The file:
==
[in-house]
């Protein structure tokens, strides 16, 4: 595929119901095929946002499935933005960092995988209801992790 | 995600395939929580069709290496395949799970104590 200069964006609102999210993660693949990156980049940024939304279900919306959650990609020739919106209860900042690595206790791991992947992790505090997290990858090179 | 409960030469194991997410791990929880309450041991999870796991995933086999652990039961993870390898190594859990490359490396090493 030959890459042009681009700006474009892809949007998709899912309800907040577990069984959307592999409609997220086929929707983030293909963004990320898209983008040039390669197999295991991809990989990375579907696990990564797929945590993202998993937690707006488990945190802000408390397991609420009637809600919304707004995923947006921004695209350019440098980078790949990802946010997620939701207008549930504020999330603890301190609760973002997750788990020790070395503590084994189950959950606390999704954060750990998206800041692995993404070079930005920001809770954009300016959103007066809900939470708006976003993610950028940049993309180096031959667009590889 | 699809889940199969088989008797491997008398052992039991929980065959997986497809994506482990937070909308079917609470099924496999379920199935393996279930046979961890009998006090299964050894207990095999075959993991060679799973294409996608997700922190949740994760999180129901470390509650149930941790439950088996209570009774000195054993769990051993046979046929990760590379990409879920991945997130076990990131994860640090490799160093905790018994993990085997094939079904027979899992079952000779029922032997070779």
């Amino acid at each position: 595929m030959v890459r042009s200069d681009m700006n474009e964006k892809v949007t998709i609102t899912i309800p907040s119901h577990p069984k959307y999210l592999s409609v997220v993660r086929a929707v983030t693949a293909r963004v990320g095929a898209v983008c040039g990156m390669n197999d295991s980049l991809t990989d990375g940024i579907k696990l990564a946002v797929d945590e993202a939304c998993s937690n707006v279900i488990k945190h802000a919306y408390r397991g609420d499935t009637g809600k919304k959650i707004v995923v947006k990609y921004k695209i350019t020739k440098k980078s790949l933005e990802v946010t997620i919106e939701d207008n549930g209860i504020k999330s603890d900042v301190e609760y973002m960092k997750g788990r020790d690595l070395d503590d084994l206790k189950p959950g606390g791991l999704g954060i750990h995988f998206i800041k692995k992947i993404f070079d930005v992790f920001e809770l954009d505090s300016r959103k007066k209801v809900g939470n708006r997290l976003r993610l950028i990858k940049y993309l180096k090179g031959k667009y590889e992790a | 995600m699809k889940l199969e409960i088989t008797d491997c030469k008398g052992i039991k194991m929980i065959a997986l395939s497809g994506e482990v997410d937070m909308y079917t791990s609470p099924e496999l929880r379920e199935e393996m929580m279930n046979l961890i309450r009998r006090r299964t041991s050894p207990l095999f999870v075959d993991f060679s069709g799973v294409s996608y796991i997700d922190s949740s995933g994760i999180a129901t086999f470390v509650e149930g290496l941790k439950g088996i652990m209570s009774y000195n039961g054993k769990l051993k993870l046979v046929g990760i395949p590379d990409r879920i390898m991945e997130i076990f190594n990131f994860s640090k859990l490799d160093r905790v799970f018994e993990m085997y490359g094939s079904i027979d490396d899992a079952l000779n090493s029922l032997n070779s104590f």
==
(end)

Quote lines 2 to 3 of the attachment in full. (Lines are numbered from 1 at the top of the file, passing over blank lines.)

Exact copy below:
């Protein structure tokens, strides 16, 4: 595929119901095929946002499935933005960092995988209801992790 | 995600395939929580069709290496395949799970104590 200069964006609102999210993660693949990156980049940024939304279900919306959650990609020739919106209860900042690595206790791991992947992790505090997290990858090179 | 409960030469194991997410791990929880309450041991999870796991995933086999652990039961993870390898190594859990490359490396090493 030959890459042009681009700006474009892809949007998709899912309800907040577990069984959307592999409609997220086929929707983030293909963004990320898209983008040039390669197999295991991809990989990375579907696990990564797929945590993202998993937690707006488990945190802000408390397991609420009637809600919304707004995923947006921004695209350019440098980078790949990802946010997620939701207008549930504020999330603890301190609760973002997750788990020790070395503590084994189950959950606390999704954060750990998206800041692995993404070079930005920001809770954009300016959103007066809900939470708006976003993610950028940049993309180096031959667009590889 | 699809889940199969088989008797491997008398052992039991929980065959997986497809994506482990937070909308079917609470099924496999379920199935393996279930046979961890009998006090299964050894207990095999075959993991060679799973294409996608997700922190949740994760999180129901470390509650149930941790439950088996209570009774000195054993769990051993046979046929990760590379990409879920991945997130076990990131994860640090490799160093905790018994993990085997094939079904027979899992079952000779029922032997070779």
């Amino acid at each position: 595929m030959v890459r042009s200069d681009m700006n474009e964006k892809v949007t998709i609102t899912i309800p907040s119901h577990p069984k959307y999210l592999s409609v997220v993660r086929a929707v983030t693949a293909r963004v990320g095929a898209v983008c040039g990156m390669n197999d295991s980049l991809t990989d990375g940024i579907k696990l990564a946002v797929d945590e993202a939304c998993s937690n707006v279900i488990k945190h802000a919306y408390r397991g609420d499935t009637g809600k919304k959650i707004v995923v947006k990609y921004k695209i350019t020739k440098k980078s790949l933005e990802v946010t997620i919106e939701d207008n549930g209860i504020k999330s603890d900042v301190e609760y973002m960092k997750g788990r020790d690595l070395d503590d084994l206790k189950p959950g606390g791991l999704g954060i750990h995988f998206i800041k692995k992947i993404f070079d930005v992790f920001e809770l954009d505090s300016r959103k007066k209801v809900g939470n708006r997290l976003r993610l950028i990858k940049y993309l180096k090179g031959k667009y590889e992790a | 995600m699809k889940l199969e409960i088989t008797d491997c030469k008398g052992i039991k194991m929980i065959a997986l395939s497809g994506e482990v997410d937070m909308y079917t791990s609470p099924e496999l929880r379920e199935e393996m929580m279930n046979l961890i309450r009998r006090r299964t041991s050894p207990l095999f999870v075959d993991f060679s069709g799973v294409s996608y796991i997700d922190s949740s995933g994760i999180a129901t086999f470390v509650e149930g290496l941790k439950g088996i652990m209570s009774y000195n039961g054993k769990l051993k993870l046979v046929g990760i395949p590379d990409r879920i390898m991945e997130i076990f190594n990131f994860s640090k859990l490799d160093r905790v799970f018994e993990m085997y490359g094939s079904i027979d490396d899992a079952l000779n090493s029922l032997n070779s104590f």